I just had a user reach out to me with this error being caused by an open type family that couldn't be reduced in a local setting, but which could be reduced elsewhere in the program where the extra type instance information was available. The irony here is the 'inaccessible' code was matching on a Refl to prove the existence of this type instance existed to the local context.

Without this being reduced to a merely overly-enthusiastic warning that he can opt out of there is no way to fix the problem at present.

A concrete example of code this currently cripples is the use of Data.Constraint.Nat.

http://hackage.haskell.org/package/constraints-0.9.1/docs/Data-Constraint-Nat.html

The user can't use the machinery provided therein to prove in a local context that, say Gcd 3 6 is 3.

{-# LANGUAGE GADTs, TypeApplications, DataKinds #-}
import Data.Constraint
import Data.Constraint.Nat
import Data.Proxy
import Data.Type.Equality
import GHC.TypeLits

foo = case sameNat (Proxy @3) (Proxy @(Gcd 3 6)) \\ gcdNat @3 @6 of
  Just Refl -> ()

The Refl match there is being rejected as "Inaccessible code" despite the fact that if it was allowed to compile, it'd darn well get accessed!

(This happens even if we weaken the closed type families in that module to open type families.)

There isn't anything special about Gcd here. The same issue arises trying to write "userspace" proof terms about the (+) provided by GHC.TypeLits as if it were an uninterpreted function.

This may be a case of this being a closely related error where GHC is being too eager to claim code inaccessible when it can't reduce a type family further in a local context, but its made into a crippling problem rather than a useless warning when combined with this issue.

comment:20 Changed 3 years ago by ekmett

Note,

foo :: forall n m. (KnownNat n, KnownNat m) => Proxy n -> Proxy m -> Maybe (Dict (Divides n m))
foo = case sameNat (Proxy @n) (Proxy @(Gcd n m)) \\ gcdNat @n @m of
  Just Refl -> ...

works just fine. I'm guessing GHC is more willing to claim the case is inaccessible because there aren't any type variables in it, despite the fact that Gcd is a type family and the local context might not know all of the instances elsewhere in the program that could be used to construct such a (:~:).

comment:21 Changed 3 years ago by simonpj

It certainly sounds wrong for GHC to reject a branch as inaccessible (i.e. definitely cannot be executed) when it actually can be executed. Can you make an example that doesn't depend on relatively sophisticated package?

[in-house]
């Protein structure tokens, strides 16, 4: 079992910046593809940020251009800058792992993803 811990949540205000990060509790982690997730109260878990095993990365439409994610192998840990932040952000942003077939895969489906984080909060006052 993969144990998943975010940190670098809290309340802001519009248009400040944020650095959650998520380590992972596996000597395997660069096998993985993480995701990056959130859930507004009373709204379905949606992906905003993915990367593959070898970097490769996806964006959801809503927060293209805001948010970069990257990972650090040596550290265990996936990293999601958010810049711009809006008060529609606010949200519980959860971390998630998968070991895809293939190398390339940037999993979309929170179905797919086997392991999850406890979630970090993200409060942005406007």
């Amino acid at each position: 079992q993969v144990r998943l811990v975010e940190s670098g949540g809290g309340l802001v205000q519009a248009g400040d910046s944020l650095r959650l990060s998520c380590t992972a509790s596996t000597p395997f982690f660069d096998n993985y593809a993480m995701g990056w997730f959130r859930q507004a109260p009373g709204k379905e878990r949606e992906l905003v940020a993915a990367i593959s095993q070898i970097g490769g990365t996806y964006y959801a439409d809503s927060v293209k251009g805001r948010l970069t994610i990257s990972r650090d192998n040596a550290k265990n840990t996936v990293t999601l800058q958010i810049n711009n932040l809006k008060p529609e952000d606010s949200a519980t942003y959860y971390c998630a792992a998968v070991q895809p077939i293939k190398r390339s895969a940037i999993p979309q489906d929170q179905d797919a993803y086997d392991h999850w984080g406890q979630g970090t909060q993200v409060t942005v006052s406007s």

I tried

{-# LANGUAGE FlexibleContexts, TypeFamilies, TypeApplications #-}

module T11066 where

import Data.Typeable

type family F a

foo:: Typeable (F Bool) => ()
foo = case eqT @Int @(F Bool) of
           Just Refl -> ()
           _         -> ()

thinking that GHC might claim that F Bool ~ Int is inaccesible; but it's accepted just fine.

You do not say which version of the compiler you are using.

A milder version of the problem is if the branch really is inaccessible, but you want to accept it anyway for some reason -- e.g. it's produced by deriving. But that is not what you are bothered about here.

comment:22 in reply to:  19 Changed 2 years ago by dfeuer

I wonder if ekmett's problem lies in the somewhat bogus type family definition:

type family Gcd :: Nat -> Nat -> Nat

An instance of the family would have to be a constructor of kind Nat -> Nat -> Nat. There is no such thing, so GHC may reject the notion under some circumstances. This is just speculation, though.

comment:23 Changed 2 years ago by dfeuer

Cc: dfeuer added

comment:24 Changed 2 years ago by dfeuer

Here's a much smaller reproduction of what I suspect is going on in Edward's code:

{-# language DataKinds #-}
{-# language TypeFamilies #-}
{-# language TypeOperators #-}
module T11066 where
import Data.Type.Equality
import GHC.TypeLits (Nat)

type family Gcd :: Nat -> Nat -> Nat

foo :: 1 :~: Gcd 3 4 -> ()
foo Refl = ()

This produces

T11066.hs:11:5: error:
    • Couldn't match type ‘Gcd 3 4’ with ‘1’
      Inaccessible code in
        a pattern with constructor: Refl :: forall k (a :: k). a :~: a,
        in an equation for ‘foo’
    • In the pattern: Refl
      In an equation for ‘foo’: foo Refl = ()
   |
11 | foo Refl = ()
   |

even though someone could easily unsafeCoerce their way into 1 :~: Gcd 3 4. My hypothesis about the type family is supported by the fact that changing Gcd to

type family Gcd (a :: Nat) (b :: Nat) :: Nat

makes the problem go away. But I suspect ekmett needs the original version to be able to perform symbolic calculations on Gcd.

comment:25 Changed 2 years ago by dfeuer

Actually, I take that last bit back. Does Ed need the original version of Gcd, or will the more legitimate version work in this context? I don't see how he can really take advantage of the former, but I could be missing something; it's late.

comment:26 Changed 2 years ago by simonpj

Here's a much smaller reproduction of what I suspect is going on in Edward's code

I don't see the problem here. As stated, Gcd is a nullary type function, so it's definitely the case that 1 :~: Gcd 3 4 is unsatisfiable, so foo cannot be called. Why is it wrong for GHC to complain.

I'm really lost in this ticket.

comment:27 Changed 2 years ago by dfeuer

I'm not saying that it's wrong for GHC to complain. Ed seems to be saying that he doesn't want GHC to consider this an error, because that breaks his unsafeCoerceful code. It's up to you whether you find his argument compelling.

comment:28 Changed 2 years ago by dfeuer

To put it a bit differently, I believe that whereas you write "foo cannot be called", Ed is effectively calling foo (unsafeCoerce Refl).

comment:29 Changed 2 years ago by simonpj

But foo (unsafeCoerce Refl) asks GHC to come up with a proof of 1 :~: Gcd 3 4 and pass it as an implicit argument. Which it cannot do. (Remember this isn't the usual Gcd; it's a hypothetical nullary function.) So in fact I can't call foo.